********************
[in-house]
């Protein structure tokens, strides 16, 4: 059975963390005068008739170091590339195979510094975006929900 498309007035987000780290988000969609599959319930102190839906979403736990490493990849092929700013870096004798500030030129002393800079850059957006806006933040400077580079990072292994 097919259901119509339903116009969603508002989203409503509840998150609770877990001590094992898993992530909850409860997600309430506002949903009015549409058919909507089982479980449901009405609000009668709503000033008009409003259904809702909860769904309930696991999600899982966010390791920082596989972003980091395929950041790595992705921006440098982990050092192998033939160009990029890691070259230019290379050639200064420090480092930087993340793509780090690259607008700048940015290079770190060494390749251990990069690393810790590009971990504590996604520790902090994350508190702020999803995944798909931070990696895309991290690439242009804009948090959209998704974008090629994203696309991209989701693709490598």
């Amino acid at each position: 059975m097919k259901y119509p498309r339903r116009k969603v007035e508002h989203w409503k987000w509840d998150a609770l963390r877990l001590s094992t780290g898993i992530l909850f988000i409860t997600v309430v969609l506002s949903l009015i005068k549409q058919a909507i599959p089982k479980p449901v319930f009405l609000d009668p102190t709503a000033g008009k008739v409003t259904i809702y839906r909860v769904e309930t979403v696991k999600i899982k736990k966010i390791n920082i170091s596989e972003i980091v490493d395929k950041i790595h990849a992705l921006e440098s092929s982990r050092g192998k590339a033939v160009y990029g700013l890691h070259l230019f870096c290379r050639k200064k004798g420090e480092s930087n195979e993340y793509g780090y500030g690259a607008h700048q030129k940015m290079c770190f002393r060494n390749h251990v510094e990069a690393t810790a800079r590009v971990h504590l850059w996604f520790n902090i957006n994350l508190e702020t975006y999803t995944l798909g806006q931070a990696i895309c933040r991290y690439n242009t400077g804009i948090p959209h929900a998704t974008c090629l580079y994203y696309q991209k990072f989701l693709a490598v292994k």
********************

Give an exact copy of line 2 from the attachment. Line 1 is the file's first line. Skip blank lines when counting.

């Protein structure tokens, strides 16, 4: 059975963390005068008739170091590339195979510094975006929900 498309007035987000780290988000969609599959319930102190839906979403736990490493990849092929700013870096004798500030030129002393800079850059957006806006933040400077580079990072292994 097919259901119509339903116009969603508002989203409503509840998150609770877990001590094992898993992530909850409860997600309430506002949903009015549409058919909507089982479980449901009405609000009668709503000033008009409003259904809702909860769904309930696991999600899982966010390791920082596989972003980091395929950041790595992705921006440098982990050092192998033939160009990029890691070259230019290379050639200064420090480092930087993340793509780090690259607008700048940015290079770190060494390749251990990069690393810790590009971990504590996604520790902090994350508190702020999803995944798909931070990696895309991290690439242009804009948090959209998704974008090629994203696309991209989701693709490598």